The U.K. endured more high-temperature records during the 2010s than any decade over the last century, according to the nation’s weather service, attributing the trend to climate change.
Four of the eight high-temperate extremes from the last decade occurred in 2019, the Met Office said in a statement Friday, citing provisional data. There was only one low-temperature record during the 2010s, it said.
The data add further evidence of a global shift toward hotter and more extreme weather as nations fail to coordinate efforts to stem emissions blamed for climate change. The Met Office’s analysis follows data from Australia on Thursday that 2019 was its hottest and driest year on record as it battles unprecedented wildfires.
“It is notable how many of these extreme records have been set in the most recent decade and how many more of them are reflecting high- rather than low-temperature extremes,” Mark McCarthy, head of the National Climate Information Centre, said in the statement, calling it “a consequence of our warming climate.”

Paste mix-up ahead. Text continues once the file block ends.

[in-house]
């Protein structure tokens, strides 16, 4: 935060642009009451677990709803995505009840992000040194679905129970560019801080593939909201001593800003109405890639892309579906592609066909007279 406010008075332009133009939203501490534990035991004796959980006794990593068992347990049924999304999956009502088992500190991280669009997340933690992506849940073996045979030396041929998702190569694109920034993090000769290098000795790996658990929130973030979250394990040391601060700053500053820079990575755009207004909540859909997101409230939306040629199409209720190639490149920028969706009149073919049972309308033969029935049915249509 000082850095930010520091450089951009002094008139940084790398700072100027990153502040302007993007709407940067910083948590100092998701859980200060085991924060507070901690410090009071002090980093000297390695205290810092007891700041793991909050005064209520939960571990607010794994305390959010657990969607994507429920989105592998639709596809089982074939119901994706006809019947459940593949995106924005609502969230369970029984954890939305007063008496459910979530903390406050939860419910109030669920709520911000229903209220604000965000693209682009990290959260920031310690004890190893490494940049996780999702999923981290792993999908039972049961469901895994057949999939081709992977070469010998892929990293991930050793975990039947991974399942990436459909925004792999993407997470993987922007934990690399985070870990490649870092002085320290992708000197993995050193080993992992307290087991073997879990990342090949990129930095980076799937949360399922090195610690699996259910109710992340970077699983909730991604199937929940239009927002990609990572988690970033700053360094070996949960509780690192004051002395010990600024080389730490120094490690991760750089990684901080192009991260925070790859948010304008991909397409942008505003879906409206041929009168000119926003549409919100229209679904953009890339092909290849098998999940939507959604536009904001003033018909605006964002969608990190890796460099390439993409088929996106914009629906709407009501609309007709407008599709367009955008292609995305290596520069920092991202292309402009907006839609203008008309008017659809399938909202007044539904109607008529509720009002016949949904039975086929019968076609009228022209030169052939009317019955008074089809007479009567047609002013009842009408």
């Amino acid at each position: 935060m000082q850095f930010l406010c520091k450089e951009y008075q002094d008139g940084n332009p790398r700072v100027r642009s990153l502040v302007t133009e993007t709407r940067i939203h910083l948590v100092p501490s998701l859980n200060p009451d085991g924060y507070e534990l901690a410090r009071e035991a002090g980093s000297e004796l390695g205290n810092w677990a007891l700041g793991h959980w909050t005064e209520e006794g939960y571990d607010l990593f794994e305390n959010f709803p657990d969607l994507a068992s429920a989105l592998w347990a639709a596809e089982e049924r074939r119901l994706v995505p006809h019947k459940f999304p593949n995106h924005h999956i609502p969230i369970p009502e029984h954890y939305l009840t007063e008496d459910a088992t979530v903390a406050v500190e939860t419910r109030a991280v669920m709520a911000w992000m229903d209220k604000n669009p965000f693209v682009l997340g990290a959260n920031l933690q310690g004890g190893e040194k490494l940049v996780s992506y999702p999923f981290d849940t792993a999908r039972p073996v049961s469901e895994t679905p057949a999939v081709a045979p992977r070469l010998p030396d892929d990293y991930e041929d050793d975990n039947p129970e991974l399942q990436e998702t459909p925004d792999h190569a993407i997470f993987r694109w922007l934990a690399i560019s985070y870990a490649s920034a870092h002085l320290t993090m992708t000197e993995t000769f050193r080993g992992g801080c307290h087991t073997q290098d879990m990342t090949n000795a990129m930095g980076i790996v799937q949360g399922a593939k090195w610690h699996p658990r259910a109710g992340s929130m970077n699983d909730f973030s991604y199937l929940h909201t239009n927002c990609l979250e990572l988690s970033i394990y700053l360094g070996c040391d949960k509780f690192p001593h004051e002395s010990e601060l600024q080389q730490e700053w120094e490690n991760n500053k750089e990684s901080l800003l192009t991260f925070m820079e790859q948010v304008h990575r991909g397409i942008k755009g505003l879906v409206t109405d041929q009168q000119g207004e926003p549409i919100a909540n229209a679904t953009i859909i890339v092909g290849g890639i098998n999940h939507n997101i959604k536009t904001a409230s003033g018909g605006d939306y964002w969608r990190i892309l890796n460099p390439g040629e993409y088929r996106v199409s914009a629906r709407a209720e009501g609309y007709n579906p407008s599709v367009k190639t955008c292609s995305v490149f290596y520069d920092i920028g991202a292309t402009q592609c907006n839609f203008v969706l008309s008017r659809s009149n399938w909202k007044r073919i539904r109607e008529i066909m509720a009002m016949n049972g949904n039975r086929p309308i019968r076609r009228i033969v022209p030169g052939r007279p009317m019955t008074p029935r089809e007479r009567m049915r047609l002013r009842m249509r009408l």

The Met Office in November released a study that concluded 2018’s record-breaking summer heat is set to happen more often and intensely due to climate change.
However, the office cautioned in its Friday statement that even though average temperatures are increasing, cold extremes still occur, citing the March 2018 “Beast of the East” cold blast. The 2010s were the second warmest and second wettest decade over the 100 years of U.K. weather data, both slightly behind the 2000s, the Met Office said.
“The U.K. climate is warming, but this does not mean every decade will be significantly warmer than the one preceding it,” it said.
Photograph: People in a fountain at Granary Square, Kings Cross, London, during a heatwave on Aug.1, 2019. In July 2019, London and other cities in Europe had the highest ever measured temperature and the hottest day, a historical record high. Photo taken by Nicolas Economou/NurPhoto via Getty Images.
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